The Tip Jar: Elisa Tang, Today Show Production Associate

This week’s Tip Jar comes from Elisa Tang, a recent Hofstra University graduate working as a Production Associate for the Today Show. You can view her online portfolio here: etang1.wordpress.com 

elisa

How did you end up at the Today Show? What’s your story?
I interned at Today during the 2014 Fall semester of my senior year. I worked really hard while I was there, even if it meant getting up at an ungodly hour that I was definitely not used to! It was worth it. I would go into the Today studio or newsroom everyday, and constantly ask the producers and staff, “How can I help? I am open to working on any project.” I stayed in touch with my supervisor and some producers, and when a Production Associate position opened up just a few weeks shy of my graduation, I jumped on the opportunity. While at college, and through my internship experience at Today, I learned that I wanted to produce not just news stories, but human interest features, and entertainment stories. That’s why I felt that the Today Show would be the best place for me to grow.

How would you explain your current position and what do you enjoy most about it?
The job of a Production Associate is definitely more challenging than I had imagined. It has been challenging, but fulfilling. The senior producers of the show rely very heavily on the PAs to provide all of the information for each segment, and each story, so that the show can run smoothly.

The four Production Associates on the Today team create the entire rundown for the four-hour show. It’s a very, very detail-oriented job. We have to coordinate with every producer (and there’s many), NBC’s Commercials Division, Production Managers, Stage Managers, Today Digital, etc. to make sure that every detail in the rundown is accurate. I’ve learned so much about the show, television production, and news management because of this job.

I enjoy the fast-paced environment of the control room when we are live on the air. It’s exhilarating. Most of all, I enjoy being in the same environment as some of the greatest leaders in this industry; I’ve gained sharper news judgement, and learned a great deal of storytelling because of them.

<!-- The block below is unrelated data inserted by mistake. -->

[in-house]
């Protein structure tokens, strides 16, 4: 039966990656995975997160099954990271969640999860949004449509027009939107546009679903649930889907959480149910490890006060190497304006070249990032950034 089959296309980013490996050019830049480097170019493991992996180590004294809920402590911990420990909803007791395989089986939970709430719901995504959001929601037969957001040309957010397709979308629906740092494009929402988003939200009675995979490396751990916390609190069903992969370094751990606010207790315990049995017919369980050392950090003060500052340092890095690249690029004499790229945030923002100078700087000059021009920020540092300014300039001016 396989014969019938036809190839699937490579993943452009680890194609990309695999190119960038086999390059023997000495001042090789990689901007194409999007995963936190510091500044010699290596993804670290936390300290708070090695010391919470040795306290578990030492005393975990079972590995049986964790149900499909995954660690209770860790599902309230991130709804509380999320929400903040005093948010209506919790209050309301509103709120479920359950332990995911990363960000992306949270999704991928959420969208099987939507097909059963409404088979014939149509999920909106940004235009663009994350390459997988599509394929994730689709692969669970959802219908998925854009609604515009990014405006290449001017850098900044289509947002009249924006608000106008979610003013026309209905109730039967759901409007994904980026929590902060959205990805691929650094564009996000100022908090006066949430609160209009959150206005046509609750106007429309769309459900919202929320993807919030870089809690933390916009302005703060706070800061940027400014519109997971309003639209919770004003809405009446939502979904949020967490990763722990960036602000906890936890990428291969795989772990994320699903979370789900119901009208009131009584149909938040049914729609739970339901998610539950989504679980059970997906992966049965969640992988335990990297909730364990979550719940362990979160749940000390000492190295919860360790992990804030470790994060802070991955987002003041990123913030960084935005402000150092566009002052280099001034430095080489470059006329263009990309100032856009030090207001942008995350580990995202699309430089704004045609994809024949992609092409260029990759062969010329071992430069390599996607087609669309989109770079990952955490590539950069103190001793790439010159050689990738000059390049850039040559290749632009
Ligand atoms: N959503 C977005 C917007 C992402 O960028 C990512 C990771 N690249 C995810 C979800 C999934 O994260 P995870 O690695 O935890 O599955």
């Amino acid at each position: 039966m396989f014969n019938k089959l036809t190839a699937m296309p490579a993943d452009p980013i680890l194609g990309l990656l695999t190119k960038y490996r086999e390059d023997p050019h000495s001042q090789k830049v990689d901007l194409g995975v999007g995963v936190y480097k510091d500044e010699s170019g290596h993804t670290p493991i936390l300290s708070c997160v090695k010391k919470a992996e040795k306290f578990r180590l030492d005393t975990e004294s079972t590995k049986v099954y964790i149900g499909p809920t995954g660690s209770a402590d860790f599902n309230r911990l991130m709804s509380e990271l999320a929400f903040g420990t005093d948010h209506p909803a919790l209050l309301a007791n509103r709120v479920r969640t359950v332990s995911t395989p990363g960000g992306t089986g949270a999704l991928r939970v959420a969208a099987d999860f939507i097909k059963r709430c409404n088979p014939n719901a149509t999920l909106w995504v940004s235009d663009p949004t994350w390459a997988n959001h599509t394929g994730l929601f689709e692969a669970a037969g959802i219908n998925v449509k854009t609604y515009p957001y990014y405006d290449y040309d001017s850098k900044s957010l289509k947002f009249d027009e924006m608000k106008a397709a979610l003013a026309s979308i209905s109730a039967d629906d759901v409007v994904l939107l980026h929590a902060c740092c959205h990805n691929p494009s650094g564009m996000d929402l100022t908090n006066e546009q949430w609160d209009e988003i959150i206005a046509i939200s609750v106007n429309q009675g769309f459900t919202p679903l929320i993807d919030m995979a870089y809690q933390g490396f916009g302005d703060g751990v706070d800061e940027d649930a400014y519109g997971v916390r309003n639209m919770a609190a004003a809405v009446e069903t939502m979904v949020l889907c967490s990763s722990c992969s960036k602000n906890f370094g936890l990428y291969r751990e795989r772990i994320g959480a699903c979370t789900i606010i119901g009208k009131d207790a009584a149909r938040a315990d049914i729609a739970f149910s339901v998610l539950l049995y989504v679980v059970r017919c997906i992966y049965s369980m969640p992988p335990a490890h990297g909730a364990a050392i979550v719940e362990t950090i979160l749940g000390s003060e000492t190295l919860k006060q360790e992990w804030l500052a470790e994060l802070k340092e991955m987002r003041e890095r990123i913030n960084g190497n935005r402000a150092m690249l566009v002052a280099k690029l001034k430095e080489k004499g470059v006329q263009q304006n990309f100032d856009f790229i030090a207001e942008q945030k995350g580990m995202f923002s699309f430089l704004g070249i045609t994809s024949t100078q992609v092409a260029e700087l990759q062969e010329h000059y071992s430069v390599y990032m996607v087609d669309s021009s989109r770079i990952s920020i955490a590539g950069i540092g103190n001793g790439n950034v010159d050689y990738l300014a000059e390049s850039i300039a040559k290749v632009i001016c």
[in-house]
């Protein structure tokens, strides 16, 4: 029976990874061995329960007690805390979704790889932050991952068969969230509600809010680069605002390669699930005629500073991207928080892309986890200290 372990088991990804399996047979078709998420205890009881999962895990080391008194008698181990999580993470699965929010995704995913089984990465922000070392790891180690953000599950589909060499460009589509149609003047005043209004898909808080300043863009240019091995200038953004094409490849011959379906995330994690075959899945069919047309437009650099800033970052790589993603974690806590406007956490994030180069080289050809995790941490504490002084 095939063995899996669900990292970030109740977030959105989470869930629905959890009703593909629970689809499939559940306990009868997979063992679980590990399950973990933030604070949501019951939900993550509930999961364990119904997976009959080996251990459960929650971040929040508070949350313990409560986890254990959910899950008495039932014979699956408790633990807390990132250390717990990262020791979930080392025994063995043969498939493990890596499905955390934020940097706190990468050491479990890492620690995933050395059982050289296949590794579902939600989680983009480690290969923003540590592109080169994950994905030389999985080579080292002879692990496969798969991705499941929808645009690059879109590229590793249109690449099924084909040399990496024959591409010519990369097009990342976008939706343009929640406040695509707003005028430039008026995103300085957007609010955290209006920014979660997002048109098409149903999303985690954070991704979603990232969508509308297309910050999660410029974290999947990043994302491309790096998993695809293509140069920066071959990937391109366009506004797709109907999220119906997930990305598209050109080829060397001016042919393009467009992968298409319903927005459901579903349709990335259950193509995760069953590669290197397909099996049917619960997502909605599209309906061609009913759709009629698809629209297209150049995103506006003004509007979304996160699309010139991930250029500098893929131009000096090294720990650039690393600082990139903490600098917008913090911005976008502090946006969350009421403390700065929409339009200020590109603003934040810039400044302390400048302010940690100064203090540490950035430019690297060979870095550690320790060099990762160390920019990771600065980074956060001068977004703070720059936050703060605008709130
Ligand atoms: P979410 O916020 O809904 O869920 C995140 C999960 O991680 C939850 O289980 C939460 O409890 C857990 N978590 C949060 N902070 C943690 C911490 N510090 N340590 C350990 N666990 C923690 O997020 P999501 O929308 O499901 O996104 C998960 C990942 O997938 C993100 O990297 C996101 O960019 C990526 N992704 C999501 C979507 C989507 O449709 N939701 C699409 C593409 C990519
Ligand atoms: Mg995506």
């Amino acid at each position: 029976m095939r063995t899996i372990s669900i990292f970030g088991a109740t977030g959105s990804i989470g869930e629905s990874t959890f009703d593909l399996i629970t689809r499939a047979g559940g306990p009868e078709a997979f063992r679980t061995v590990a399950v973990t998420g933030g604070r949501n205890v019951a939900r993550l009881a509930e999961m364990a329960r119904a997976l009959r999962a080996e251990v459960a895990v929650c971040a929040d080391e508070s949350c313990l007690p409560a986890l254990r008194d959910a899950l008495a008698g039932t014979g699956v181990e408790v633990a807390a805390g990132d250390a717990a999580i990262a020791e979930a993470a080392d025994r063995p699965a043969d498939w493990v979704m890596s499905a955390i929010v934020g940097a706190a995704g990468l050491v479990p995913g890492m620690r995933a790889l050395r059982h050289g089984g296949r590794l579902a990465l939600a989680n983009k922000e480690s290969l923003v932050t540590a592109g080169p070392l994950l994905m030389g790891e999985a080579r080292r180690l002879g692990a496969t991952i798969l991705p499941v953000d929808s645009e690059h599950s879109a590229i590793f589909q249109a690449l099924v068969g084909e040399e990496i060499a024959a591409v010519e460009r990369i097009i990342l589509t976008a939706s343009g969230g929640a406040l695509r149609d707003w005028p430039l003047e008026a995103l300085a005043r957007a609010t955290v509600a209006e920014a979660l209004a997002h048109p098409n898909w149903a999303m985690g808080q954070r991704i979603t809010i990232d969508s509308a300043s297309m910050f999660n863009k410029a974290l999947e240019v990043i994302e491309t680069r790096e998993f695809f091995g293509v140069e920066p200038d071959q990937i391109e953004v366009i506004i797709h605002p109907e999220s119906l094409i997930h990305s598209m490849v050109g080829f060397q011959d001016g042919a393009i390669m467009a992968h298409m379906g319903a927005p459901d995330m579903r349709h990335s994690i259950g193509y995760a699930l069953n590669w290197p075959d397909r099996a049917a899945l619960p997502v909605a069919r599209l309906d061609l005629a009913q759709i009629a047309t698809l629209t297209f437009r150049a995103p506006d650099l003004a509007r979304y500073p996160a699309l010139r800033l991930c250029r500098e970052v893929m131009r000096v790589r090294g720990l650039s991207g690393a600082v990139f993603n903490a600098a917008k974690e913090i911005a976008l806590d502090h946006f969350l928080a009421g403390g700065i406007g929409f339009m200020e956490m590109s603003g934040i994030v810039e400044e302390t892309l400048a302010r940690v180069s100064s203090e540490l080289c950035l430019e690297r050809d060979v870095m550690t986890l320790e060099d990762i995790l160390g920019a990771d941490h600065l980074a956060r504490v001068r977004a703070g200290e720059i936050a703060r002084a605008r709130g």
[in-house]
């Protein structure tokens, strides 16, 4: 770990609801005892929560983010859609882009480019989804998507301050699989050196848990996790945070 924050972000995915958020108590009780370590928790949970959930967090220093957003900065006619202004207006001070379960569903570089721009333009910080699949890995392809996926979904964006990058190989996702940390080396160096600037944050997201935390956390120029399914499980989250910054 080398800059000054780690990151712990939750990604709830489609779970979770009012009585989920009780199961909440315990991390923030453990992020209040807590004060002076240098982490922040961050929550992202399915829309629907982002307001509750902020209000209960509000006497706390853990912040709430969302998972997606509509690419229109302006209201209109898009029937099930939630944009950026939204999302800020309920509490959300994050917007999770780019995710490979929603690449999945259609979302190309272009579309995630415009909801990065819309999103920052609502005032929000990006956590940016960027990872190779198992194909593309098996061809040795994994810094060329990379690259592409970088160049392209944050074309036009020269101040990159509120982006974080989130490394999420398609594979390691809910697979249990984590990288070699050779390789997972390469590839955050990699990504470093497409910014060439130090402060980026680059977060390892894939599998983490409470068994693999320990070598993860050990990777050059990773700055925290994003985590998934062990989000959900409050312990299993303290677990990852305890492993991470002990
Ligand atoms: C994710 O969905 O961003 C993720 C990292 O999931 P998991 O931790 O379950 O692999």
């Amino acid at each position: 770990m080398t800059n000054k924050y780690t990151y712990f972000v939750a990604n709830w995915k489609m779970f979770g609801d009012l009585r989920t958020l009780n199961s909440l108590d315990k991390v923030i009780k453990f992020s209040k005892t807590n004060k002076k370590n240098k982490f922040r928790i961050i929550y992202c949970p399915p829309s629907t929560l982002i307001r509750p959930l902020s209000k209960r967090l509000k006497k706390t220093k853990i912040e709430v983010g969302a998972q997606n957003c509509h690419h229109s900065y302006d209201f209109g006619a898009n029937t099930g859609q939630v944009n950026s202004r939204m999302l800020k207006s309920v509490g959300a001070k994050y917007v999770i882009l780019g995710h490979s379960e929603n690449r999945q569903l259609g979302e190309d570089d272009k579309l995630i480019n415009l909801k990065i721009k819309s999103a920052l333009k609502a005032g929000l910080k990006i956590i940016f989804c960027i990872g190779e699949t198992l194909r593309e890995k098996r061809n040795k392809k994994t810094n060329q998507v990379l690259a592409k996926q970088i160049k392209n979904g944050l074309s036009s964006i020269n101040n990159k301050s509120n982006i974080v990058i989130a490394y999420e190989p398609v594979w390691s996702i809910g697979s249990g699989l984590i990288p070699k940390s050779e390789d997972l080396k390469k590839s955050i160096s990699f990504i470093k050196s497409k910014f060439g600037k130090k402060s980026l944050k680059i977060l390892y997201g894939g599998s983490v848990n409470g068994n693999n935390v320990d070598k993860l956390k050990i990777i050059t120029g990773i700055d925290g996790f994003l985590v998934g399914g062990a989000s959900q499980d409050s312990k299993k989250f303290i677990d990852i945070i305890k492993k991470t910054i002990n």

What advice can you give to college students looking to pursue a career in this field?elisa3
Don’t be afraid to put yourself out there, but don’t expect things to be handed to you. If you have an interest or a passion in something, explore it further. Don’t give up the opportunity to turn that idea into a story, or possible internship/job.

What is the best way to connect with people/get a foot in the door?
With social media and the countless number of resources for communication, it is always possible to connect with people. You can meet people at your internship or at a networking event. You could do something as simple as asking the person if they want to grab coffee sometime to learn more about their experience and the industry. They will really admire that you are taking the initiative to learn more about the field you’re in. I have never met a person who turned me down to coffee or some sort of informational meeting.

Also, I am a strong believer in putting yourself out there. I have used LinkedIn a number of times to connect with people, even strangers, and I have met some really inspirational individuals! Some gave me great advice that helped me sort out my career path, and some even opened doors to internship/job opportunities. You never know who can lead you to what.

What tools/skills do you need to be successful in this field?
Communication, confidence, and honesty. Those are the main skills that immediately come to mind when I think about my experience in this industry. The first skill I mentioned is a given—that is our industry after all! I would definitely say courage because you should have faith in yourself to take on different opportunities, even if they seem intimidating at first. You might think of the next brilliant idea, but no one will know until you put it out there. I didn’t expect to win a Gracie Award in my lifetime, let alone in college, but I did. That was because I had confidence in my work, and because of the incredible support I received from WRHU Radio Hofstra University, where I produced my piece!

Honesty is also really important, because you need to be truthful with yourself about what you do and don’t understand, and what you’re interested in. I think it’s crucial to have a job that actually interests you. If you know that you’re not happy with something, you need to evaluate what opportunities will. Also, I can often agree with the saying, “Fake it ’til you make it,” but that’s not always the case. When you’re working in a job that requires you to know certain programs, you can’t fake your way through that for long. You can definitely figure it out, but sooner or later, people will find out. If you’re struggling with something, you should be honest and seek ways to improve, or find something that better suits your abilities and interests.